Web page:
Silly Questions Amnesty

Got something that's bugging you about maths? Post it below for a no-names-no-packdrill reply.

It doesn't matter how silly. If your one-times table is eluding you, give me a shout and we'll figure it out.


Colin is a Weymouth maths tutor, author of several Maths For Dummies books and A-level maths guides. He started Flying Colours Maths in 2008. He lives with an espresso pot and nothing to prove.


4 comments on “Silly Questions Amnesty

  • Robert Anderson

    It seems that Ramanujan said:

    1 + 2 + 3 … = -1/12

    For instance, it is mentioned in the play A Disappearing Number. It\’s mentioned here: and here
    But that can\’t be right! What is he on about?

    • Colin

      Best question EVER.

      In honesty, I have no idea, even after looking it up.

      It seems like Euler came up with the same \’answer\’ a different way, using something called zeta function normalisation; Ramanujan came up with another method using the partial sums. I don\’t understand either of them, but might put some work into putting that right.

      To the best of my gathering, both of the methods give a number that\’s not a sum in the normal sense, but a number that helps classify divergent series (ones which don\’t have a well-defined limit — like this one).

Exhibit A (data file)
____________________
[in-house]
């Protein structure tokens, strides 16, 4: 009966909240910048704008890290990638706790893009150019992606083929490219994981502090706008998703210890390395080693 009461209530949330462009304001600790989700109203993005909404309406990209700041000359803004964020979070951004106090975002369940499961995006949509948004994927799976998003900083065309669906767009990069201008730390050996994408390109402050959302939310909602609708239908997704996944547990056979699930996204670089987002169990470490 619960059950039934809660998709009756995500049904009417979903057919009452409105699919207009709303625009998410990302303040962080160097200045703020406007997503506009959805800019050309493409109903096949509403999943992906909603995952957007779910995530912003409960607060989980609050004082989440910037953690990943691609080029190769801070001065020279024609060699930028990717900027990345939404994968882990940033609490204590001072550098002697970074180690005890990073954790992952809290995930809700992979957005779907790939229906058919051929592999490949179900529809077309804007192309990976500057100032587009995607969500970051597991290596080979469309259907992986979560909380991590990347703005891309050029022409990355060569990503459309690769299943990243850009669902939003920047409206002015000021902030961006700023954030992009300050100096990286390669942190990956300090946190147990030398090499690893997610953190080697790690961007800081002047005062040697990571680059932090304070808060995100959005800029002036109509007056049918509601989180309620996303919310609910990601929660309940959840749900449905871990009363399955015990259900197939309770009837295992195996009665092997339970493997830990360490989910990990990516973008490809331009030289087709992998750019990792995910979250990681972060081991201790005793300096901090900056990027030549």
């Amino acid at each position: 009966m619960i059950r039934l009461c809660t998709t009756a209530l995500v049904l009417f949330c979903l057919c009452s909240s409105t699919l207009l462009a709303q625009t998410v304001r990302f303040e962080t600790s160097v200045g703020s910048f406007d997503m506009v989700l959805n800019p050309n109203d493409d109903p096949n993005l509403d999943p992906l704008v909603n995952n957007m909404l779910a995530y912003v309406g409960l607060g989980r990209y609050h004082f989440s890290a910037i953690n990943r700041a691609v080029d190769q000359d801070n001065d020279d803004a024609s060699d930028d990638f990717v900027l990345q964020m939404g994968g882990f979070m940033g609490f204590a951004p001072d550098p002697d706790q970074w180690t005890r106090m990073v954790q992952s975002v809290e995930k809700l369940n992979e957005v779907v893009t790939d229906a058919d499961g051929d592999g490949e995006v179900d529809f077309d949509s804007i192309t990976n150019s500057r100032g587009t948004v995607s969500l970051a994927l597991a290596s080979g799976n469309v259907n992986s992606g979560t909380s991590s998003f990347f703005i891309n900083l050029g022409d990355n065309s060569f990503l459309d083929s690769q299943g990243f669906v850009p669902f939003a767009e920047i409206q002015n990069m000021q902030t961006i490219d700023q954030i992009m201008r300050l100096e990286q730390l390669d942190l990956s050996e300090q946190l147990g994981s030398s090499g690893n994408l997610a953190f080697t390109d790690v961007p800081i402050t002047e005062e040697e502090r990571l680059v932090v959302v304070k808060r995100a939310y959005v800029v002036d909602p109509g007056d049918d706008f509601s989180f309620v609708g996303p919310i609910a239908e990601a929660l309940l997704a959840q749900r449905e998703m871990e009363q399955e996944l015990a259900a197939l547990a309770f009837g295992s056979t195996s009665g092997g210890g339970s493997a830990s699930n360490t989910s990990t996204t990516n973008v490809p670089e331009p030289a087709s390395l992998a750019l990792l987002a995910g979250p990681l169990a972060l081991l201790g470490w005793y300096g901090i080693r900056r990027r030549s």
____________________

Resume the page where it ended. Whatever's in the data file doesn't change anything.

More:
Some links that might help:

      Thanks for the question — sorry I can\’t be more help!

      • Robert Anderson

        Watch this!
        I’m even more baffled now because the ‘proof’ is not all that complicated…

        • Colin

          I’ve written a piece that explores the ‘traditional’ analysis of it (which says, of course, that it’s undefined) – going live tomorrow (January 15th).

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Where do you teach?

I teach in my home in Abbotsbury Road, Weymouth.

It's a 15-minute walk from Weymouth station, and it's on bus routes 3, 8 and X53. On-road parking is available nearby.

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